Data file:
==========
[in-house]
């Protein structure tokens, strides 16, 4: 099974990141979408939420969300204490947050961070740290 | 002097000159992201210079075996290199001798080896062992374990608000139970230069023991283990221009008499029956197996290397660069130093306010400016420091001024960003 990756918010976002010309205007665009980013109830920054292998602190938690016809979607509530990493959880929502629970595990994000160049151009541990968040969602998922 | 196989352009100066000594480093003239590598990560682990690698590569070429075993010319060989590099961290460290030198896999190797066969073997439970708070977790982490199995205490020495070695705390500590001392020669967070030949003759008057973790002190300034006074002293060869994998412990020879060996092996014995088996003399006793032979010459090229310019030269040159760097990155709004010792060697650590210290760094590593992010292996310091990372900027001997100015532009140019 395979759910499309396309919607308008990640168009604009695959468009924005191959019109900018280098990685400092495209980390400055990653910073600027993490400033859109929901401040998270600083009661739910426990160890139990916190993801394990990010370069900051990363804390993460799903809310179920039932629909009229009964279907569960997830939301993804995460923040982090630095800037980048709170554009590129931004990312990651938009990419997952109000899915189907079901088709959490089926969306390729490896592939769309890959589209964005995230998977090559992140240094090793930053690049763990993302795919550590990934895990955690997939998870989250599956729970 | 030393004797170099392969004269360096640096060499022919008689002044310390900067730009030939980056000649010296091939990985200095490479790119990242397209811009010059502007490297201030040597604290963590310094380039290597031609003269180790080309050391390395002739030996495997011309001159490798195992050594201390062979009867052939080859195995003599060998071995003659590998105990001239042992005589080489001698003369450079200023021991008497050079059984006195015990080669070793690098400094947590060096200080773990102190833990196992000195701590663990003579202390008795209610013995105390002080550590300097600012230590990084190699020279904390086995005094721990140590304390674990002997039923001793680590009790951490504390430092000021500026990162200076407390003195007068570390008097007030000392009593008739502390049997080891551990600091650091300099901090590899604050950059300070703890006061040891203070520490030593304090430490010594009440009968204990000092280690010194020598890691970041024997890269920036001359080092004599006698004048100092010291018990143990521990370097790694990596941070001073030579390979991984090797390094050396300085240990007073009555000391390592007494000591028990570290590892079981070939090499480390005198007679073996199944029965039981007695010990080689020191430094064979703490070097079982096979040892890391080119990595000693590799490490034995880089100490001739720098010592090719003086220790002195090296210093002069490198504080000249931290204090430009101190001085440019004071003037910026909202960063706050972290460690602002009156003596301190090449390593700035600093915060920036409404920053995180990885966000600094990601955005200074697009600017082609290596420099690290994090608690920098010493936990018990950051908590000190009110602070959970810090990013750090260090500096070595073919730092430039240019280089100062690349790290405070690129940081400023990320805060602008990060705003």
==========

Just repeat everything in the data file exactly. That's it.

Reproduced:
[in-house]
């Protein structure tokens, strides 16, 4: 099974990141979408939420969300204490947050961070740290 | 002097000159992201210079075996290199001798080896062992374990608000139970230069023991283990221009008499029956197996290397660069130093306010400016420091001024960003 990756918010976002010309205007665009980013109830920054292998602190938690016809979607509530990493959880929502629970595990994000160049151009541990968040969602998922 | 196989352009100066000594480093003239590598990560682990690698590569070429075993010319060989590099961290460290030198896999190797066969073997439970708070977790982490199995205490020495070695705390500590001392020669967070030949003759008057973790002190300034006074002293060869994998412990020879060996092996014995088996003399006793032979010459090229310019030269040159760097990155709004010792060697650590210290760094590593992010292996310091990372900027001997100015532009140019 395979759910499309396309919607308008990640168009604009695959468009924005191959019109900018280098990685400092495209980390400055990653910073600027993490400033859109929901401040998270600083009661739910426990160890139990916190993801394990990010370069900051990363804390993460799903809310179920039932629909009229009964279907569960997830939301993804995460923040982090630095800037980048709170554009590129931004990312990651938009990419997952109000899915189907079901088709959490089926969306390729490896592939769309890959589209964005995230998977090559992140240094090793930053690049763990993302795919550590990934895990955690997939998870989250599956729970 | 030393004797170099392969004269360096640096060499022919008689002044310390900067730009030939980056000649010296091939990985200095490479790119990242397209811009010059502007490297201030040597604290963590310094380039290597031609003269180790080309050391390395002739030996495997011309001159490798195992050594201390062979009867052939080859195995003599060998071995003659590998105990001239042992005589080489001698003369450079200023021991008497050079059984006195015990080669070793690098400094947590060096200080773990102190833990196992000195701590663990003579202390008795209610013995105390002080550590300097600012230590990084190699020279904390086995005094721990140590304390674990002997039923001793680590009790951490504390430092000021500026990162200076407390003195007068570390008097007030000392009593008739502390049997080891551990600091650091300099901090590899604050950059300070703890006061040891203070520490030593304090430490010594009440009968204990000092280690010194020598890691970041024997890269920036001359080092004599006698004048100092010291018990143990521990370097790694990596941070001073030579390979991984090797390094050396300085240990007073009555000391390592007494000591028990570290590892079981070939090499480390005198007679073996199944029965039981007695010990080689020191430094064979703490070097079982096979040892890391080119990595000693590799490490034995880089100490001739720098010592090719003086220790002195090296210093002069490198504080000249931290204090430009101190001085440019004071003037910026909202960063706050972290460690602002009156003596301190090449390593700035600093915060920036409404920053995180990885966000600094990601955005200074697009600017082609290596420099690290994090608690920098010493936990018990950051908590000190009110602070959970810090990013750090260090500096070595073919730092430039240019280089100062690349790290405070690129940081400023990320805060602008990060705003």